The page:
Sunday, March 28, 2010


The Ahiska, now in Astrakhan--a Turkish people from the Causcasus, deported under Stalin en masse to Central Asia. An Ahiska wedding, the bride, kneeling, in white, her hand curled in that of her young husband, his dark eyes, deepset, looking upwards.

Her tinted auburn hair, a row of dry trees, water somewhere behind them, in the distance...

Wednesday, March 24, 2010


Piłsudski, which began as an image of anonymous figure in heavy coat from the time of the Russian Civil War--his strong character caught my eye, as with Chapayev, the legendary Bolshevik hero (listening to song,"Гуляал по Урали Чапаев-Герой"--Chapaev-the-Hero Strolled through the Urals), which sounds about right here except that the picture is indeed Josef Pilsudski--the aristocratic Polish commander who defeated the Red Army in the battle for Warsaw in 1920--about the time of the photo was made. Contradictions. On top of which, the painting shows a more ambiguous, pensive figure--fur-collared great coat notwithstanding.

Sunday, March 14, 2010

Friday, March 12, 2010


Uglich, in winter. An ancient town on the Volga, to the north of Moscow. "A corner of the field." The Tsarevitch Dimitry, youngest son of Ivan,and last in the line of Rurik princes, banished to Uglich after Ivan's death, and found murdered there in the courtyard of the palace. (See Boris Godunov, the Time of Troubles, and a rush of pseudo-Dimitry's).

On that spot, in 1690, the city constructed a small church (St Demetrios on the Blood) "which appears on the horizon with its red walls and blue domes as one sails north on the Volga."

Tuesday, March 9, 2010


A grim tale on a gray day. Mikhael Nikolaevich Tukhachevsky, Red Army commander who led the campaign to retake Siberia from the Whites (Kolchak). Then the Kuban (against Denniken), then Kronstadt. He soon became chief general on the Western Front--advancing almost to Warsaw, where the Bolshevik forces were ultimately defeated by Josef Piłsudski. Historians offer many reasons for this defeat--the Poles were fighting for their own land, their sage French military adviser--the Russian's over-extended supply lines, their errors in strategy (Stalin's attacking Lvov instead of the Polish capital, as Tukhachevsky had ordered). One sees all of this on Tukhachevsky's face, even in an official portrait, wearing a simple rubashka, and standing alone in front of what appears to be an armored train. A predictive painting as well, for in 1935 Stalin accused Tukhachvsky of treason. (It now appears that there was a German plot to implicate him). Soon after this Marshall of the Soviet Union was peremptorily shot.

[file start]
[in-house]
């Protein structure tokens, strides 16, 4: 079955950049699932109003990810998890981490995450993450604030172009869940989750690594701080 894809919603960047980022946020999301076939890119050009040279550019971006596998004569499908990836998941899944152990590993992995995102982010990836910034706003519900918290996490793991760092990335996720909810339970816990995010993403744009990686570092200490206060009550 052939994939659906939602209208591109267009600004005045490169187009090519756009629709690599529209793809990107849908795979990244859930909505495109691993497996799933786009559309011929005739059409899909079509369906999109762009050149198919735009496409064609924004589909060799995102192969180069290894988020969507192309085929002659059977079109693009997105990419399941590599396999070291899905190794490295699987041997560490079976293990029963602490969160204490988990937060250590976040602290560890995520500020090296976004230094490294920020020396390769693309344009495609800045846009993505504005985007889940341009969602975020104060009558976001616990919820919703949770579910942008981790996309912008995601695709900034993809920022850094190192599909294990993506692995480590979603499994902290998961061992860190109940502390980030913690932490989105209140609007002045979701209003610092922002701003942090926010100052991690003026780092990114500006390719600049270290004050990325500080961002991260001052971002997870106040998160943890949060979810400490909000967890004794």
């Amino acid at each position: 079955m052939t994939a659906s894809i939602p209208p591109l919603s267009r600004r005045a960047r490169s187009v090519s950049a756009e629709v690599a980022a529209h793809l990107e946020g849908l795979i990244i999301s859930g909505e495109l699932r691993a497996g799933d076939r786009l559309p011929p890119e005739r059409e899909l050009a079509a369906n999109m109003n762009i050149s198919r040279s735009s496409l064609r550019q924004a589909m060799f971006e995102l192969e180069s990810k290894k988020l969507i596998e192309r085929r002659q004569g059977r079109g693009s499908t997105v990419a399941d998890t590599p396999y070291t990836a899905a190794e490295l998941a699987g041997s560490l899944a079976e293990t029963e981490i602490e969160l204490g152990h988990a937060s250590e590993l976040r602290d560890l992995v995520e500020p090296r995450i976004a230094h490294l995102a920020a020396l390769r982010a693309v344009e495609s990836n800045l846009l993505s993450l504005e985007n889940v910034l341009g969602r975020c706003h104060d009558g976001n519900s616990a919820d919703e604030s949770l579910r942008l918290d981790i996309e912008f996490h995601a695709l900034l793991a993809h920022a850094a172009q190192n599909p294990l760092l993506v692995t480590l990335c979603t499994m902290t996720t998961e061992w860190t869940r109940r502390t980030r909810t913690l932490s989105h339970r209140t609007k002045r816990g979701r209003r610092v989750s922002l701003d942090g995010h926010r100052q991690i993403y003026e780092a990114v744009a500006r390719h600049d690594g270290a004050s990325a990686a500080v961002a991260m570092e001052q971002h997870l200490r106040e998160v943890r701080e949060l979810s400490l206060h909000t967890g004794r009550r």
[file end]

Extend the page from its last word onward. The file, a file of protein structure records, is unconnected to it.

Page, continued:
For many years a story circulated that Tukhachevsky's 12-year old daughter--after her father had disappeared and none in the family knew where or why--was taunted by her classmates about her father's being a "fascist traitor." She was said to have hanged herself. It was later claimed that this was untrue--and that she had been sent instead to a special orphanage for the children of the enemies of the people.

The Red Napoleon...

Sunday, March 7, 2010


A woman against a horizon, unseen. Berestechko, a village in Volhynia, today's Ukraine. Ancestries--the great battle fought there in 1651, when 100,000 Cossack troops rebelled againt Polish rule. Hussars and Tatars...

Dark stories from the last century's wars...

"A quiet town, nestled in a curve of the River Styr," as described by a more recent visitor, pictures of town sign, in distictive East Slavic script, a boy in a boat on a pond. Happy discovery of a family gravestone, inscribed with a Jewish name...

Sorting out the past...

Friday, March 5, 2010


Corner of a display case in a provincial museum--Berestechko--a Cossack hetman's winter boot, ancient leather and jogged seams, hand-sewn--something almost prehistoric in effect. Cut at top at slight angle to match the curve of the leg. Alongside, back wall of case, hand-drawn figure of a man, life-size, with additional implements on the belt--a curved saber and narrow, long-handled axe. Plus outline drawing of a horse, with actual saddle mount--the juxtaposition of blackened leather and clean white wall. Babel's world...

Thursday, March 4, 2010


Клином Красным Бей Белых... With the Red Wedge Beat the Whites. El Lissitzky, from the time of the Russian Civil War. Or, my father's voice--the abhorrence--as he'd pronounce the name of Petlura and his Black Hundreds. And yet, and yet, a small painting by David Burliyuk, set at about that time--man and woman sitting together at a table, a soldier and his wife, their dreamy expressions in the face of all...

Seen here again in this White Army officer and his beloved...

Wednesday, March 3, 2010


Looking at a portrait of Repin, by Valentin Serov--his former student. Closely-observed, but in some way idealized, and a touch world-weary. Still, the warmth of the painting remains impressive. Repin was in his late forties at the time. How to understand such a man?


Horse on a white field, time of the Russian Civil war. Varshavyanka--originally a song from Poland, adopted by the Russians as a socialist hymn in both the 1905 and 1917 Revolutions. "The banner of the workers' struggle..." Still pure...

Monday, March 1, 2010


The story of a sunken church, flooded by the rise of a Stalinist lake (1940). The Uglich Reservoir, serving double duty--by watering the present while erasing the past. First seen on my part amidst the travel pictures of a pair of young Russians vacationers--this strange antique belfry rising from the surface of a wide lake, or, in winter, a stark tower emerging from the frozen snow...